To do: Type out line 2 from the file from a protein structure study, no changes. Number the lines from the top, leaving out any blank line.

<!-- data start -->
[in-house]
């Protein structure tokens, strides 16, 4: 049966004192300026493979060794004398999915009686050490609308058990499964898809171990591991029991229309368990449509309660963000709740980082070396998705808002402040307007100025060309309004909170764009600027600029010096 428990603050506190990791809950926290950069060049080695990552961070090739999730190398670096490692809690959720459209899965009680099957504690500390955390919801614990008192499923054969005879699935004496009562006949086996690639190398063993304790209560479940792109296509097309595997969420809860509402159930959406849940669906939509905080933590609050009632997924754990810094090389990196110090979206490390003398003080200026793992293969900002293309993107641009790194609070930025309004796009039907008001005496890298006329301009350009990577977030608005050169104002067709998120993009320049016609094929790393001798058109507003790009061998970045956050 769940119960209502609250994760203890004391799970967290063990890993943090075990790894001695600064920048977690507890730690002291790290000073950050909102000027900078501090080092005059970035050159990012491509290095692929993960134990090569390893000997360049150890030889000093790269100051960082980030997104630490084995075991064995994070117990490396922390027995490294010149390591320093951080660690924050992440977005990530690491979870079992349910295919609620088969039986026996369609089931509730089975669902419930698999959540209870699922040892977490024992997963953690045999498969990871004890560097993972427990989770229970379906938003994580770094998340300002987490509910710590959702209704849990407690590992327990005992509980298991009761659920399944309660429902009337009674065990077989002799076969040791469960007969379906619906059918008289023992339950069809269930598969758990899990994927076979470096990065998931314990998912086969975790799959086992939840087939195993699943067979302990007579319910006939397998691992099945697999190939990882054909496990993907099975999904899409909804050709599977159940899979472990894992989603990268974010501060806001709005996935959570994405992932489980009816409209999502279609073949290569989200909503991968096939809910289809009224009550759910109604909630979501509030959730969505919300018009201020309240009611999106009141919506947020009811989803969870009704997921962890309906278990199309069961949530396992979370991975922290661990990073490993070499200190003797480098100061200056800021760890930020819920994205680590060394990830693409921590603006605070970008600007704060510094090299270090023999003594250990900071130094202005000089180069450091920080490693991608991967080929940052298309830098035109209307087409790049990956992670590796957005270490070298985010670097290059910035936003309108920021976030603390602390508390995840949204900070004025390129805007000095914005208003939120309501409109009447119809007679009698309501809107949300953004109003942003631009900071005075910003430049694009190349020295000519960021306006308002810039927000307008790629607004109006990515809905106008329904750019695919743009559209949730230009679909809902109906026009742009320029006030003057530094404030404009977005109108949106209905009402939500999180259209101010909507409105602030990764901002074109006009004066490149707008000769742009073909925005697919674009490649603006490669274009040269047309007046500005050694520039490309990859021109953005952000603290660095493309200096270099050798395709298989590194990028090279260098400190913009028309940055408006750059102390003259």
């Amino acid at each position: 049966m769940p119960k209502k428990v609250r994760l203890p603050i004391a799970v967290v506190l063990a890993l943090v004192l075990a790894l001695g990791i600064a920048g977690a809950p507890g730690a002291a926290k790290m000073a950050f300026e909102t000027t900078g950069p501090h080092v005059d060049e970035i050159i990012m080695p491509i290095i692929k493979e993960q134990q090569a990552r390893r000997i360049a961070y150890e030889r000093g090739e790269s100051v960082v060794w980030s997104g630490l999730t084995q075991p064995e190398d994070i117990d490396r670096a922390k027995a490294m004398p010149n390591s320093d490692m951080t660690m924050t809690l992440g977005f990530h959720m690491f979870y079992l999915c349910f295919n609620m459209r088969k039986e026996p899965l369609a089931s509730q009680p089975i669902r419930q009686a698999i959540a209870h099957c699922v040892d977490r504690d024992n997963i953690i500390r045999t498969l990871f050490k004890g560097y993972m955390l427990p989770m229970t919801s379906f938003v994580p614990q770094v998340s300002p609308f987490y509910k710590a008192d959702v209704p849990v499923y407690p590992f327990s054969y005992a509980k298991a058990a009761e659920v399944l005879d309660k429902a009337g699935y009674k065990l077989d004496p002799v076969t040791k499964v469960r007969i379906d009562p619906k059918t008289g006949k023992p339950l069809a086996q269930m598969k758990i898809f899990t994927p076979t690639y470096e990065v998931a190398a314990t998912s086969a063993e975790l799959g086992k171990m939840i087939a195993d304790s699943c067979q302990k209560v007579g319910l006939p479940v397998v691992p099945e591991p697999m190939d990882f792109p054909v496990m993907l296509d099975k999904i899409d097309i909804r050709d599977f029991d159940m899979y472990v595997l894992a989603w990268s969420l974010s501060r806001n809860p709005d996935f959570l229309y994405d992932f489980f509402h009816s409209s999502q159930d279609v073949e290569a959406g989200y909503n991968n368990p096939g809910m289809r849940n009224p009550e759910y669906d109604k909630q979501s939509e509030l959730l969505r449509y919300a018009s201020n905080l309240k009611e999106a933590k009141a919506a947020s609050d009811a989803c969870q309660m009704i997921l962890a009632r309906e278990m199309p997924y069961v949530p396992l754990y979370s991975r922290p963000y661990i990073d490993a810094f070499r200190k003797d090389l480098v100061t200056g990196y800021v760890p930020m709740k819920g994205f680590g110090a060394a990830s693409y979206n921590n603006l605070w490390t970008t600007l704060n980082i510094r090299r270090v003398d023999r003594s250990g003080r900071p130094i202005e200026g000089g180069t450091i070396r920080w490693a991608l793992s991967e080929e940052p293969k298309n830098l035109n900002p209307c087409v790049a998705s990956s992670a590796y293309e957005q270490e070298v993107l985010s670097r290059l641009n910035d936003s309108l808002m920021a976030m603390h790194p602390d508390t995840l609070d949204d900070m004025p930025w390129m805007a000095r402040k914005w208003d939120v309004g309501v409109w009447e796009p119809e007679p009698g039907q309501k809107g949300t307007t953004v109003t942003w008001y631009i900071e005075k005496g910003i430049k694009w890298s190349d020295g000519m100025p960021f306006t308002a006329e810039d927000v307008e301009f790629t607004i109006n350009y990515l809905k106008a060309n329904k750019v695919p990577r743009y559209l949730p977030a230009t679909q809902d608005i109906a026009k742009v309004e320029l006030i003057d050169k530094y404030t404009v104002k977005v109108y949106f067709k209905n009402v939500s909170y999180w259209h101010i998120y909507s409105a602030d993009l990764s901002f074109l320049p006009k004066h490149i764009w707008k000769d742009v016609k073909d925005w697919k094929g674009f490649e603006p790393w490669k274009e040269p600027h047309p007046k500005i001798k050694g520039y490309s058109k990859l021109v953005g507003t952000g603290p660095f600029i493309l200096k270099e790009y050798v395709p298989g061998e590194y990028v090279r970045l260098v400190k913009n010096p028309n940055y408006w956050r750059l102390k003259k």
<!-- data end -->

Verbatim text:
């Protein structure tokens, strides 16, 4: 049966004192300026493979060794004398999915009686050490609308058990499964898809171990591991029991229309368990449509309660963000709740980082070396998705808002402040307007100025060309309004909170764009600027600029010096 428990603050506190990791809950926290950069060049080695990552961070090739999730190398670096490692809690959720459209899965009680099957504690500390955390919801614990008192499923054969005879699935004496009562006949086996690639190398063993304790209560479940792109296509097309595997969420809860509402159930959406849940669906939509905080933590609050009632997924754990810094090389990196110090979206490390003398003080200026793992293969900002293309993107641009790194609070930025309004796009039907008001005496890298006329301009350009990577977030608005050169104002067709998120993009320049016609094929790393001798058109507003790009061998970045956050 769940119960209502609250994760203890004391799970967290063990890993943090075990790894001695600064920048977690507890730690002291790290000073950050909102000027900078501090080092005059970035050159990012491509290095692929993960134990090569390893000997360049150890030889000093790269100051960082980030997104630490084995075991064995994070117990490396922390027995490294010149390591320093951080660690924050992440977005990530690491979870079992349910295919609620088969039986026996369609089931509730089975669902419930698999959540209870699922040892977490024992997963953690045999498969990871004890560097993972427990989770229970379906938003994580770094998340300002987490509910710590959702209704849990407690590992327990005992509980298991009761659920399944309660429902009337009674065990077989002799076969040791469960007969379906619906059918008289023992339950069809269930598969758990899990994927076979470096990065998931314990998912086969975790799959086992939840087939195993699943067979302990007579319910006939397998691992099945697999190939990882054909496990993907099975999904899409909804050709599977159940899979472990894992989603990268974010501060806001709005996935959570994405992932489980009816409209999502279609073949290569989200909503991968096939809910289809009224009550759910109604909630979501509030959730969505919300018009201020309240009611999106009141919506947020009811989803969870009704997921962890309906278990199309069961949530396992979370991975922290661990990073490993070499200190003797480098100061200056800021760890930020819920994205680590060394990830693409921590603006605070970008600007704060510094090299270090023999003594250990900071130094202005000089180069450091920080490693991608991967080929940052298309830098035109209307087409790049990956992670590796957005270490070298985010670097290059910035936003309108920021976030603390602390508390995840949204900070004025390129805007000095914005208003939120309501409109009447119809007679009698309501809107949300953004109003942003631009900071005075910003430049694009190349020295000519960021306006308002810039927000307008790629607004109006990515809905106008329904750019695919743009559209949730230009679909809902109906026009742009320029006030003057530094404030404009977005109108949106209905009402939500999180259209101010909507409105602030990764901002074109006009004066490149707008000769742009073909925005697919674009490649603006490669274009040269047309007046500005050694520039490309990859021109953005952000603290660095493309200096270099050798395709298989590194990028090279260098400190913009028309940055408006750059102390003259």